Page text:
JeeMon ties stuff together – it can talk to serial and network interfaces using event-driven asynchronous I/O. This means that it can talk to lots of interfaces at the same time (like what the Twisted framework does in Python, but more deeply integrated into the system).
JeeMon collects data – it includes a column-oriented embedded and transactional database. This means that it can store lots of measurement data in a very compact format, using variable int sizes from 1 to 64 bits (usually an order of magnitude smaller than SQL databases, which add extra overhead due to their generality and are less suitable for repetitive time-series data).
JeeMon likes to network – with the built-in event-based background network support, it’s easy to connect to (or provide) a range of network services. This lets you do remote debugging and create distributed systems based on JeeMon, as well as extract or feed information to other network-based systems.
JeeMon has a pretty face – on desktop machines running Windows, Mac OSX, or Linux, the “Tk” toolkit is included to quickly create a local user interface which does not require a browser. This means that you can create distinctive front panels showing real-time data or perhaps extensive debugging information.
JeeMon is dynamic – it is based on the 100% open source Tcl scripted programming language, which is used by several Fortune 100 companies (if that matters to you). This means you can work in a mature and actively evolving programming environment, which gets away from the usual edit-compile-run cycle. Making changes in a running installation means you don’t have to always stop / restart the system during development.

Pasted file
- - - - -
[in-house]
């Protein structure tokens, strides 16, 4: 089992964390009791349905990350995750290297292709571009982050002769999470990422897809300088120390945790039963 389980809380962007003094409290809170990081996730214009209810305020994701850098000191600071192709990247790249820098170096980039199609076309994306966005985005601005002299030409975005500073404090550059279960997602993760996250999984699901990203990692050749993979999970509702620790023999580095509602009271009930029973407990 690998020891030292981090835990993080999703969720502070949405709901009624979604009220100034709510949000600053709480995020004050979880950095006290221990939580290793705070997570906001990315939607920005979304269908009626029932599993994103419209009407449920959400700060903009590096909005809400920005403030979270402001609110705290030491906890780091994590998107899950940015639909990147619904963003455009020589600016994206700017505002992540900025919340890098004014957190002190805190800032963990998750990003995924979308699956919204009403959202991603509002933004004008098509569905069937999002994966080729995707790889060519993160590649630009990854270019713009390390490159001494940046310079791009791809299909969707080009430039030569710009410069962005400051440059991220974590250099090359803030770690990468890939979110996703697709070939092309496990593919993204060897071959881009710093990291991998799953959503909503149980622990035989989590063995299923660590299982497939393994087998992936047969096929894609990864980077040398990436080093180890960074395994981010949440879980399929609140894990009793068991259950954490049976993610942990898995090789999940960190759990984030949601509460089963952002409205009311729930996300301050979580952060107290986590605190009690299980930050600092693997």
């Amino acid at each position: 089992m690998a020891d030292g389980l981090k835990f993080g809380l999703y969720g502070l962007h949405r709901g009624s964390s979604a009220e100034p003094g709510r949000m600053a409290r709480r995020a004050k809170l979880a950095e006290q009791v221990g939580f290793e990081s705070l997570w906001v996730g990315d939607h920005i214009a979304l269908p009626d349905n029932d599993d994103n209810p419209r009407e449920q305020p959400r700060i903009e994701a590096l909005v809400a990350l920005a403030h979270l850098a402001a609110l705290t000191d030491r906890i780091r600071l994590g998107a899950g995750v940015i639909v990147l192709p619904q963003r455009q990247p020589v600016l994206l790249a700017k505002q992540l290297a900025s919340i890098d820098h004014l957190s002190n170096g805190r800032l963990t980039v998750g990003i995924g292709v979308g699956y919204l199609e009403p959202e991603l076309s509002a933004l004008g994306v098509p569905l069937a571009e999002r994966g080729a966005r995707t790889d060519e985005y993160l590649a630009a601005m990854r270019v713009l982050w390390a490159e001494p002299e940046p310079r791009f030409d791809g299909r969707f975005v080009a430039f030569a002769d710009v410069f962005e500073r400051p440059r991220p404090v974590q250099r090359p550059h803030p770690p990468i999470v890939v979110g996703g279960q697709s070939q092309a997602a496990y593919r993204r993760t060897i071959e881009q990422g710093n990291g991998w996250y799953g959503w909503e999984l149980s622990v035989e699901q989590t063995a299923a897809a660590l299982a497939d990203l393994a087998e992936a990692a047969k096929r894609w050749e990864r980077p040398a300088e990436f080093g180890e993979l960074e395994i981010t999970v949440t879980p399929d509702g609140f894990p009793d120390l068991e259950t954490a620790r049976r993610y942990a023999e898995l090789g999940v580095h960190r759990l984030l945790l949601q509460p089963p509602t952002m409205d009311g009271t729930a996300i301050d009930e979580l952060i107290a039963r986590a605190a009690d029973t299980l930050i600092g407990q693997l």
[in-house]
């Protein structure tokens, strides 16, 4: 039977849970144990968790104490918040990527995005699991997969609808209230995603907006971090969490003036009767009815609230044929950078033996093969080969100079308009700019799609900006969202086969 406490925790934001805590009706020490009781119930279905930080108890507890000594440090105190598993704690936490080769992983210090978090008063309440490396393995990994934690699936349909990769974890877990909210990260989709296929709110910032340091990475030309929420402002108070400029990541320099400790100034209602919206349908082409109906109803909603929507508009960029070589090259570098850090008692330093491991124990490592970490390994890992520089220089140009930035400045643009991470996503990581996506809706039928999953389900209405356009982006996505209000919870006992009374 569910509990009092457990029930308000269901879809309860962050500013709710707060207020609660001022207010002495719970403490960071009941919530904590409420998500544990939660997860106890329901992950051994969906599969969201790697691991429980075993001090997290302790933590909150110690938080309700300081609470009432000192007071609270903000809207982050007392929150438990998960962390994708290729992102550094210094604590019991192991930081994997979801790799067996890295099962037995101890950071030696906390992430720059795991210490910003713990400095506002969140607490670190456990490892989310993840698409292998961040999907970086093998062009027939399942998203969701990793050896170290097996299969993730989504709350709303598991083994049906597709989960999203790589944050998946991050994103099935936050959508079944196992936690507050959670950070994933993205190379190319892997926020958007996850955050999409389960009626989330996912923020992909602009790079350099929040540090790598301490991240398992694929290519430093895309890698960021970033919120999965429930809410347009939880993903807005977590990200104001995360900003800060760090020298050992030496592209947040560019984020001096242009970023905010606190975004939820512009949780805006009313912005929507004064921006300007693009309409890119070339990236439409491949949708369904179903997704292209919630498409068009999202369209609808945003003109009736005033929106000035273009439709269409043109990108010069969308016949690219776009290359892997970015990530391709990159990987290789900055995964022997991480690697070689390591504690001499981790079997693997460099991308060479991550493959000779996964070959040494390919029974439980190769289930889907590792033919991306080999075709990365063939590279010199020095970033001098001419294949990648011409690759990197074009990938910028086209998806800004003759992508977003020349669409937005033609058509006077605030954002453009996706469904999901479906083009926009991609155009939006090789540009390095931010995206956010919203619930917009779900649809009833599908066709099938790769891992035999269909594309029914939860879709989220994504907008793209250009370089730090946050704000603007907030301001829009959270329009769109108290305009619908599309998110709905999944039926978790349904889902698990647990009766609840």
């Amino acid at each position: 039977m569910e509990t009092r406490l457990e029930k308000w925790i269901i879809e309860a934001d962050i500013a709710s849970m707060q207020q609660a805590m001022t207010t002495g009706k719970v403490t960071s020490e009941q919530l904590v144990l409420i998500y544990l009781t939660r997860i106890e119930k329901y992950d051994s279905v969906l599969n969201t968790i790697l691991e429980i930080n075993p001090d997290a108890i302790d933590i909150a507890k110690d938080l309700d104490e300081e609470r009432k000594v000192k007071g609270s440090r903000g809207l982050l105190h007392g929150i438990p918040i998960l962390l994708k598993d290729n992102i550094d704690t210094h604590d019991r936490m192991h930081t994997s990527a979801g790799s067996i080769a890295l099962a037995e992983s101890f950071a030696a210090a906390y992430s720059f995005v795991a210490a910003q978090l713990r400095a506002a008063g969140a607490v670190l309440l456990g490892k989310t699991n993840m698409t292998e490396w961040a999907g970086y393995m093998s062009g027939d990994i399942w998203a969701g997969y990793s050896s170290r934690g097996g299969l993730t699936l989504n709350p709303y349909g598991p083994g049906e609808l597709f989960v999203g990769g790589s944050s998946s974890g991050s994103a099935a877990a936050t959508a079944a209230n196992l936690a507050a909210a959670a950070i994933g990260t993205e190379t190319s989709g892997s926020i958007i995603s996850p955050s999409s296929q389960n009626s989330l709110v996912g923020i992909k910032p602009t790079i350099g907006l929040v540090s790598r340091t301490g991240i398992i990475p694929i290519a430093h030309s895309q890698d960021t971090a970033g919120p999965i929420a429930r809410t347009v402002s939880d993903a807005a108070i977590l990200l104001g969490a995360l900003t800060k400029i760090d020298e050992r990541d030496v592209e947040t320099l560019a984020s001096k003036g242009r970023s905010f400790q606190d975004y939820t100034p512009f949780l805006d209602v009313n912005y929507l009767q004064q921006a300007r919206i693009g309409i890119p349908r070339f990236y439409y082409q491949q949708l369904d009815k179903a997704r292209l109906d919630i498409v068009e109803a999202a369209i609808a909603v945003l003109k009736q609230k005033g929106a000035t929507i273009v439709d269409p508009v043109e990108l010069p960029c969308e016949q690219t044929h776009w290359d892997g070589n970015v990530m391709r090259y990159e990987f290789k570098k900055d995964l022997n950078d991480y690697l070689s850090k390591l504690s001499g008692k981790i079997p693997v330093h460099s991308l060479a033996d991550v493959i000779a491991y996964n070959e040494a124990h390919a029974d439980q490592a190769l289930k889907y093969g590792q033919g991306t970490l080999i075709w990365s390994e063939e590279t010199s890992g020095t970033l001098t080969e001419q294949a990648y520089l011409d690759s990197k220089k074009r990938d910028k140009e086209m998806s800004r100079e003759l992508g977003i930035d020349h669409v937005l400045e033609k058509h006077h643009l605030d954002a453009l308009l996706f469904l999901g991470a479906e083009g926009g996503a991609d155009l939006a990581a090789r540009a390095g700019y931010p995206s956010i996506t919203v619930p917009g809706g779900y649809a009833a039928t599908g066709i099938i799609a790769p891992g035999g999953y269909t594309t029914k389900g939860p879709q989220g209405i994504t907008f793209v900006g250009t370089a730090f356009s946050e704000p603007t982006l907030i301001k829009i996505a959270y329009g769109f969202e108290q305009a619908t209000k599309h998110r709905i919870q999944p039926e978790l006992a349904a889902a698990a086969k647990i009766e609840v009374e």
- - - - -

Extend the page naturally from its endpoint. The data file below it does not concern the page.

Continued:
JeeMon is general-purpose – the structure of JeeMon is such that it can be used for a wide range of tasks, from quick command-line one-offs to elaborate long-running systems running in the background. This is possible because all functionality is provided as modules (“rigs”) which are loaded and activated on-demand.
Technically, JeeMon consists of the following parts:
- the Tcl programming language implementation
- (on desktop versions) the Tk graphical user interface
- support for serial interfaces, sockets, and threads
- the Metakit embedded database (by yours truly)
- co-routine based wibble web server, by Andy Goth
- upgrade mechanism using Starkits (by yours truly)
- domain-specific code, collectively called JeeRev
That last item is the only part in this whole equation which is in flux. It creates a context aimed specifically at environmental monitoring and home automation. This is the part where I keep saying: Wait, it’s not ready yet!
Tomorrow, I’ll describe what’s inside this “JeeRev” …